Skip to main content

Qatar: Fans pin their hopes on Aspire Academy despite World Cup losses

While the Maroons crashed out at the group stage, the decision to invest in local talent could prove successful in the long term
Qatar's Akram Afif appeals for a penalty during the Group A match against Senegal at the Al-Thumama Stadium in Doha on 25 November 2022 (AFP)
By AP Muhammed Afsal in Doha

You would think Qatari football fans would feel dejected after the Maroons became the first World Cup hosts to lose all three of their group stage matches.

But the mood in Doha is far from sombre.

Walking around Souq Waqif, which served as the beating heart of this year's tournament, many local fans said they were pleased the hosts didn't fall victim to a 10-0 drubbing.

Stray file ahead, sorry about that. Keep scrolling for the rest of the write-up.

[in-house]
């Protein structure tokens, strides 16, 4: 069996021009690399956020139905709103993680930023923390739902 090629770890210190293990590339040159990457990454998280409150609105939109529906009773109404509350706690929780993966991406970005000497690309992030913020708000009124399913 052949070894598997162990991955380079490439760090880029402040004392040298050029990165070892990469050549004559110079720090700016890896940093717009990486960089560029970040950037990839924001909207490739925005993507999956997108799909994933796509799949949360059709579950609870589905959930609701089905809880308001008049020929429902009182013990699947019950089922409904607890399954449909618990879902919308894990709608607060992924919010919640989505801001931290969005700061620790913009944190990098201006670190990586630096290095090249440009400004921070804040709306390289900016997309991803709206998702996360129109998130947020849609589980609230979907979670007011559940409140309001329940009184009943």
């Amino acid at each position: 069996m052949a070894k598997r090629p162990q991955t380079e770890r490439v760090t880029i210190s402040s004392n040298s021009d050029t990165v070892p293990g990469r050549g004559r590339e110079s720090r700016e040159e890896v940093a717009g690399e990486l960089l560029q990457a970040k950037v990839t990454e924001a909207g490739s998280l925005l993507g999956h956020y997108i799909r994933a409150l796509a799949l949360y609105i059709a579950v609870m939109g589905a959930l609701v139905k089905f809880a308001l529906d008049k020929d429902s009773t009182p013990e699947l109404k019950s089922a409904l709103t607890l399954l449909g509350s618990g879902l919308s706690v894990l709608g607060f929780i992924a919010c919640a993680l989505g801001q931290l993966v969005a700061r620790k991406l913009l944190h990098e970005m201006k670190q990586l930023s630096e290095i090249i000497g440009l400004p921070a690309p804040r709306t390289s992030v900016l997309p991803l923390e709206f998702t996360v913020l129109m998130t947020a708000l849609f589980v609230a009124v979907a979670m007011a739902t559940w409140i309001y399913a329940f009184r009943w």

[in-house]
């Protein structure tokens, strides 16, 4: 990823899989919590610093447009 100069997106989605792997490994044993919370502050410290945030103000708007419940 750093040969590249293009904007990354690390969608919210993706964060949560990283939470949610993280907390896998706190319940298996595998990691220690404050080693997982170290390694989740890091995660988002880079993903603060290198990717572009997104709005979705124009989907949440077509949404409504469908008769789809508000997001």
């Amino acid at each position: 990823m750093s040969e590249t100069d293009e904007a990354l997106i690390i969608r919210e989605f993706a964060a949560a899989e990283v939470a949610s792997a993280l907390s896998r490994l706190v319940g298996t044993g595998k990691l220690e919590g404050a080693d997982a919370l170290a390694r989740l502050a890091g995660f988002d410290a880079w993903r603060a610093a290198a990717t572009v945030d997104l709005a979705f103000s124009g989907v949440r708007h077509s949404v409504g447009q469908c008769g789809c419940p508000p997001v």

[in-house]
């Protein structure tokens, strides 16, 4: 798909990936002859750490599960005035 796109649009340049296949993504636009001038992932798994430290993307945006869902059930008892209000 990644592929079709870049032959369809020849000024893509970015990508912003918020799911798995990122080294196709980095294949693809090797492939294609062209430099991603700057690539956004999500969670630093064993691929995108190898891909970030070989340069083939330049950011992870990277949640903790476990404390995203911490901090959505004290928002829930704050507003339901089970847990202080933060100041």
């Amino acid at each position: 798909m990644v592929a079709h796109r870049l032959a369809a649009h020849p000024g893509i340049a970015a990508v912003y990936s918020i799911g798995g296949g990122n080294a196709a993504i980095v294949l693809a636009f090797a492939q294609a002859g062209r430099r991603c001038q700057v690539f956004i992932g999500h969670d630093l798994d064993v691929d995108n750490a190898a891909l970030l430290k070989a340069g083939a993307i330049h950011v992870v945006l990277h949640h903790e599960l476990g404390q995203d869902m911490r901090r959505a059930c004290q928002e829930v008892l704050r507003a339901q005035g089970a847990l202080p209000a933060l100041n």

When Qatar took the pitch in their opening game against Ecuador they were expected to be pummelled. Instead they lost 2-0, but showed flashes of brilliance.

They then suffered a 3-1 loss to Senegal and a 2-0 loss against 2010 runners-up Netherlands in their final group game.

Stay informed with MEE's newsletters

Sign up to get the latest alerts, insights and analysis, starting with Turkey Unpacked


'Will the academy still have a significant legacy once the World Cup has passed, or will funding and appetite from senior management disperse?'

- Martin Lowe, The Asian Game

Despite the defeats, fans have rallied around the national team and head coach Felix Sanchez in particular, with many pinning their hopes on a local football academy to hone future talent, superstars and even Ballon d'Or candidates.